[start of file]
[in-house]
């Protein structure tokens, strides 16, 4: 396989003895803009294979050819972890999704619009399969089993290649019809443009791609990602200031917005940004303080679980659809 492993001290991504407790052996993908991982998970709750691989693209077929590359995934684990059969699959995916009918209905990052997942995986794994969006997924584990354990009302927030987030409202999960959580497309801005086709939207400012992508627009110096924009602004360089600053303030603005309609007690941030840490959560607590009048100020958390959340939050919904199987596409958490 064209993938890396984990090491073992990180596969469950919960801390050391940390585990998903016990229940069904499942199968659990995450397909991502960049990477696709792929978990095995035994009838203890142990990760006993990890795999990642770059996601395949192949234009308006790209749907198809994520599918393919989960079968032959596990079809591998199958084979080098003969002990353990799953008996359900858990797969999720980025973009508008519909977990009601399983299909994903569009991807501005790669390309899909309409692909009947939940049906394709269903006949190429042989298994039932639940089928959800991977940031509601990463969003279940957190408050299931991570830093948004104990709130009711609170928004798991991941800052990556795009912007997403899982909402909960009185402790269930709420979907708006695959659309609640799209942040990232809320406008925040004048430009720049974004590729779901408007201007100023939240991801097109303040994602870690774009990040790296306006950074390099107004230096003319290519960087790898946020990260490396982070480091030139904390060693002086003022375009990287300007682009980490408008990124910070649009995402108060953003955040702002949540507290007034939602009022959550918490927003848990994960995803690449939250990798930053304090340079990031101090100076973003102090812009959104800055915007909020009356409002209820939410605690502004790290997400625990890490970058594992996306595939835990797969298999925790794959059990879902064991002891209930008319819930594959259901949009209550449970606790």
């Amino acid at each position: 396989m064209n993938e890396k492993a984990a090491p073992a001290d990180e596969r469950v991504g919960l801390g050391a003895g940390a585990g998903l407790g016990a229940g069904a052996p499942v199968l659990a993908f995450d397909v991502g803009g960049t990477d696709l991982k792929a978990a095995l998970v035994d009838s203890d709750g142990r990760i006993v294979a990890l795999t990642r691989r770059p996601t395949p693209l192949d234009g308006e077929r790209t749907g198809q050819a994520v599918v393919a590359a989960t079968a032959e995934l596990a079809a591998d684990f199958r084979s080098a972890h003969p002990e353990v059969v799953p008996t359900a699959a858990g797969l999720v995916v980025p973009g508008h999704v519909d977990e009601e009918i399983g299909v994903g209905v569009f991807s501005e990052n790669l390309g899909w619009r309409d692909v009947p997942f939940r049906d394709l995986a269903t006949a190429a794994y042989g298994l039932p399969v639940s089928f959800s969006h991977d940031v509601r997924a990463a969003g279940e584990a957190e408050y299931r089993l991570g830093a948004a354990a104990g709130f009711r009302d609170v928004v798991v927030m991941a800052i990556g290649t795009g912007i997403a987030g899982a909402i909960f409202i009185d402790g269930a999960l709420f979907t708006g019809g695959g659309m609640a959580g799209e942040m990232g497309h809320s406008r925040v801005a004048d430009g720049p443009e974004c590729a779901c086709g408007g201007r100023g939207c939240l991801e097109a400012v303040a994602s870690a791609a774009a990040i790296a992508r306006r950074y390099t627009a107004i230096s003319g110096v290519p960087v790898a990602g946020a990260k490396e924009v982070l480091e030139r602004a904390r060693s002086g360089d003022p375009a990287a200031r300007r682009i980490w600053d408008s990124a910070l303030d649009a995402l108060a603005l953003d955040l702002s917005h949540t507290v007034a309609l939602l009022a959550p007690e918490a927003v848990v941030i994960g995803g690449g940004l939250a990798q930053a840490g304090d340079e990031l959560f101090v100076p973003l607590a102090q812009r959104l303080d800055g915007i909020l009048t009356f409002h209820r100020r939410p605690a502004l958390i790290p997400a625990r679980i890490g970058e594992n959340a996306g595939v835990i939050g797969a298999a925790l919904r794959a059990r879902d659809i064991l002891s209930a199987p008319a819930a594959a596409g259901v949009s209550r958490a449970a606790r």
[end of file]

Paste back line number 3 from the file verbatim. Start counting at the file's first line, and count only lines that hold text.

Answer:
């Amino acid at each position: 396989m064209n993938e890396k492993a984990a090491p073992a001290d990180e596969r469950v991504g919960l801390g050391a003895g940390a585990g998903l407790g016990a229940g069904a052996p499942v199968l659990a993908f995450d397909v991502g803009g960049t990477d696709l991982k792929a978990a095995l998970v035994d009838s203890d709750g142990r990760i006993v294979a990890l795999t990642r691989r770059p996601t395949p693209l192949d234009g308006e077929r790209t749907g198809q050819a994520v599918v393919a590359a989960t079968a032959e995934l596990a079809a591998d684990f199958r084979s080098a972890h003969p002990e353990v059969v799953p008996t359900a699959a858990g797969l999720v995916v980025p973009g508008h999704v519909d977990e009601e009918i399983g299909v994903g209905v569009f991807s501005e990052n790669l390309g899909w619009r309409d692909v009947p997942f939940r049906d394709l995986a269903t006949a190429a794994y042989g298994l039932p399969v639940s089928f959800s969006h991977d940031v509601r997924a990463a969003g279940e584990a957190e408050y299931r089993l991570g830093a948004a354990a104990g709130f009711r009302d609170v928004v798991v927030m991941a800052i990556g290649t795009g912007i997403a987030g899982a909402i909960f409202i009185d402790g269930a999960l709420f979907t708006g019809g695959g659309m609640a959580g799209e942040m990232g497309h809320s406008r925040v801005a004048d430009g720049p443009e974004c590729a779901c086709g408007g201007r100023g939207c939240l991801e097109a400012v303040a994602s870690a791609a774009a990040i790296a992508r306006r950074y390099t627009a107004i230096s003319g110096v290519p960087v790898a990602g946020a990260k490396e924009v982070l480091e030139r602004a904390r060693s002086g360089d003022p375009a990287a200031r300007r682009i980490w600053d408008s990124a910070l303030d649009a995402l108060a603005l953003d955040l702002s917005h949540t507290v007034a309609l939602l009022a959550p007690e918490a927003v848990v941030i994960g995803g690449g940004l939250a990798q930053a840490g304090d340079e990031l959560f101090v100076p973003l607590a102090q812009r959104l303080d800055g915007i909020l009048t009356f409002h209820r100020r939410p605690a502004l958390i790290p997400a625990r679980i890490g970058e594992n959340a996306g595939v835990i939050g797969a298999a925790l919904r794959a059990r879902d659809i064991l002891s209930a199987p008319a819930a594959a596409g259901v949009s209550r958490a449970a606790r």